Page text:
Behind Bars: Privatized prison to have name on FAU football stadium
If you thought Houston’s Enron Field and Sporting Kansas City’s Livestrong Sporting Park turned into naming rights disasters, Florida Atlantic University could have made the grandfather of all of those deals. More people in south Florida will certainly be talking about the name atop the $70 million stadium rather than its distinction as the only college football venue with a view of the ocean.
FAU affirmed a deal with the private prison corporation GEO Group to name the football facility. The school and company are both stationed in Boca Raton, Fla. Naming rights were included after the company gave a $6 million gift payable during the next 12 years. The donation is the largest in the history of the FAU athletic program and will also be put toward athletic operations, scholarships and academic endeavors.
“We are incredibly grateful for this wonderful gift,” said FAU President Mary Jane Saunders in an FAU news release. “It is so exciting to now have a name for our beautiful stadium, and I couldn’t think of a better way to do that than by way of philanthropy.”
A GEO spokesman also called agreement “a commitment to philanthropy and good corporate citizenship” in an email to the New York Times.
FAU has multiple alumni connections with GEO, as company chairman George Zoley earned two degrees from the school and was once the chairman of the Board of Trustees. Four other members of the school’s board have worked for GEO including two past student government presidents.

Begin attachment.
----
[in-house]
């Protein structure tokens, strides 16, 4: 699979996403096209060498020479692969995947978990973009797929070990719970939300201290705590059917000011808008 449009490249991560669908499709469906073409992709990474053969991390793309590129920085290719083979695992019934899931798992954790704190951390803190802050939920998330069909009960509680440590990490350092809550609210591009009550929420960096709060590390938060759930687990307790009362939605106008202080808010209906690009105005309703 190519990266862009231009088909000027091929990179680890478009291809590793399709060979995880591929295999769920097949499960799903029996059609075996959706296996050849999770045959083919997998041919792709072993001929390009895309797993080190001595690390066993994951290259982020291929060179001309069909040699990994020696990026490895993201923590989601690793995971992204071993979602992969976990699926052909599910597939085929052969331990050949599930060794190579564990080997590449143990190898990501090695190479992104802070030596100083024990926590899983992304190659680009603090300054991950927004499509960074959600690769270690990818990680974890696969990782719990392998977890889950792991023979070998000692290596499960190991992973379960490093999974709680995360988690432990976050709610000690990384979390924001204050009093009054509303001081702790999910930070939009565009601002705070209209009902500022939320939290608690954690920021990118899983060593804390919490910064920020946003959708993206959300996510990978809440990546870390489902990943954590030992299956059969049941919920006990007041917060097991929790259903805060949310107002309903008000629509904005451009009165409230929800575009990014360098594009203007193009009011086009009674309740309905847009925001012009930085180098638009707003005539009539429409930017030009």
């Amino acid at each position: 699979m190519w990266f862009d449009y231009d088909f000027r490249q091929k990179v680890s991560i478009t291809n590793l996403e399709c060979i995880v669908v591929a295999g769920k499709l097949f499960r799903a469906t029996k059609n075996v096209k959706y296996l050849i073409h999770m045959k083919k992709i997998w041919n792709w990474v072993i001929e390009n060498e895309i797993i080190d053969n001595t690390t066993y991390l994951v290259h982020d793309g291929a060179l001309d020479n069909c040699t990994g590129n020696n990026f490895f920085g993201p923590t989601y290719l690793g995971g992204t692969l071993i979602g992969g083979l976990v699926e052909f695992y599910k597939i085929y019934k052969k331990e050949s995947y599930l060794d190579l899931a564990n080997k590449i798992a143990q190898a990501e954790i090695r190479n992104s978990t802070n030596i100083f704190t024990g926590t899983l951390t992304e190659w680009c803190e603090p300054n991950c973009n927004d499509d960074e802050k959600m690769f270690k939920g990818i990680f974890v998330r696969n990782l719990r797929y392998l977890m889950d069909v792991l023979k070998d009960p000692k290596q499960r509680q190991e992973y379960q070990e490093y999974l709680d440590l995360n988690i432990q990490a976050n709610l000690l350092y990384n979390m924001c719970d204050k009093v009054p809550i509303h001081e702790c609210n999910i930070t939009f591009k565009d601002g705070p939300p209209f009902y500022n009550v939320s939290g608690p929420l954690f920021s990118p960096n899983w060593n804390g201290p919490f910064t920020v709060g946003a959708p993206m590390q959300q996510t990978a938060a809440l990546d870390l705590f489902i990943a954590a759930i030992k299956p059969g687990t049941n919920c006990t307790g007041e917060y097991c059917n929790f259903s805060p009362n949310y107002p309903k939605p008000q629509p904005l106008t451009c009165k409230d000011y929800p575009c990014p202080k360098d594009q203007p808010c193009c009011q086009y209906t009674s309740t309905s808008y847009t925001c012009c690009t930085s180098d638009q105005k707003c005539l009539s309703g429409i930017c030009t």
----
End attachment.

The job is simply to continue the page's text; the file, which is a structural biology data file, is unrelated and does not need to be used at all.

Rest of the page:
GEO is probably looking to donate their excess revenue, as it holds more than $3 billion in assets and generated $1.6 billion in 2011 from mostly state and federal prisons and detention centers for illegal immigrants.
The controversial decision comes at a pivotal point for FAU as its teams are looking to make a smooth transition from the Sun Belt Conference to Conference USA before the next academic year. Like most choices in college athletics though, the deal is driven by the need for profit. FAU doesn’t rely on any state funding for its academic or athletic programs and the NCAA has no involvement in stadium naming rights.
Bob Libal, executive director of the social justice group Grassroots Leadership, said the new name was “like calling something Blackwater Stadium.” Libal’s group is opposed to the privatization of the prison system.
“This is a company whose record is marred by human rights abuses, by lawsuits, by unnecessary deaths of people in their custody and a whole series of incidents that really draw into question their ability to successfully manage a prison facility,” Libal said.